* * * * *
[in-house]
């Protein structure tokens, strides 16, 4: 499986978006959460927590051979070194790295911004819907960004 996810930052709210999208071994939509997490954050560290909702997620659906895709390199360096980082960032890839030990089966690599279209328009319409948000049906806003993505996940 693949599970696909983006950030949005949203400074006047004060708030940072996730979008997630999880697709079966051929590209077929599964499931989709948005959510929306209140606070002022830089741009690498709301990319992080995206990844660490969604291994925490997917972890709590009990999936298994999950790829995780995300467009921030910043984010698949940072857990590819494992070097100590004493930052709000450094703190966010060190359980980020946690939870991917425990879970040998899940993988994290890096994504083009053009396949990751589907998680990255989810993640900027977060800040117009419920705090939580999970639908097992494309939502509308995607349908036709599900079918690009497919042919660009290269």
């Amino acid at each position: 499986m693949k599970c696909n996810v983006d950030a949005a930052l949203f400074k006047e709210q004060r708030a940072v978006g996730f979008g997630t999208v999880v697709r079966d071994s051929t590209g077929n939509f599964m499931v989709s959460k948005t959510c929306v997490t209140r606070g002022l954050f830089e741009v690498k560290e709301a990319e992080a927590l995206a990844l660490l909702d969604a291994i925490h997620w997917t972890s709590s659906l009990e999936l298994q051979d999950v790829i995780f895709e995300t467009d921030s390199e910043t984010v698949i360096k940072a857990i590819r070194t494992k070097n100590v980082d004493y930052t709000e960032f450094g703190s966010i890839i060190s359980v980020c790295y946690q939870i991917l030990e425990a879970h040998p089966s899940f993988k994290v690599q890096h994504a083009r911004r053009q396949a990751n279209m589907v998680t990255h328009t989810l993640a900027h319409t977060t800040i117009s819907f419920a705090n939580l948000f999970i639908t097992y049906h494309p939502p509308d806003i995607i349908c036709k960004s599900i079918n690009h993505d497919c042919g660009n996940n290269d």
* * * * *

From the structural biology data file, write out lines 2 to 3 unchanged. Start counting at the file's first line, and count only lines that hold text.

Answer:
């Protein structure tokens, strides 16, 4: 499986978006959460927590051979070194790295911004819907960004 996810930052709210999208071994939509997490954050560290909702997620659906895709390199360096980082960032890839030990089966690599279209328009319409948000049906806003993505996940 693949599970696909983006950030949005949203400074006047004060708030940072996730979008997630999880697709079966051929590209077929599964499931989709948005959510929306209140606070002022830089741009690498709301990319992080995206990844660490969604291994925490997917972890709590009990999936298994999950790829995780995300467009921030910043984010698949940072857990590819494992070097100590004493930052709000450094703190966010060190359980980020946690939870991917425990879970040998899940993988994290890096994504083009053009396949990751589907998680990255989810993640900027977060800040117009419920705090939580999970639908097992494309939502509308995607349908036709599900079918690009497919042919660009290269």
């Amino acid at each position: 499986m693949k599970c696909n996810v983006d950030a949005a930052l949203f400074k006047e709210q004060r708030a940072v978006g996730f979008g997630t999208v999880v697709r079966d071994s051929t590209g077929n939509f599964m499931v989709s959460k948005t959510c929306v997490t209140r606070g002022l954050f830089e741009v690498k560290e709301a990319e992080a927590l995206a990844l660490l909702d969604a291994i925490h997620w997917t972890s709590s659906l009990e999936l298994q051979d999950v790829i995780f895709e995300t467009d921030s390199e910043t984010v698949i360096k940072a857990i590819r070194t494992k070097n100590v980082d004493y930052t709000e960032f450094g703190s966010i890839i060190s359980v980020c790295y946690q939870i991917l030990e425990a879970h040998p089966s899940f993988k994290v690599q890096h994504a083009r911004r053009q396949a990751n279209m589907v998680t990255h328009t989810l993640a900027h319409t977060t800040i117009s819907f419920a705090n939580l948000f999970i639908t097992y049906h494309p939502p509308d806003i995607i349908c036709k960004s599900i079918n690009h993505d497919c042919g660009n996940n290269d």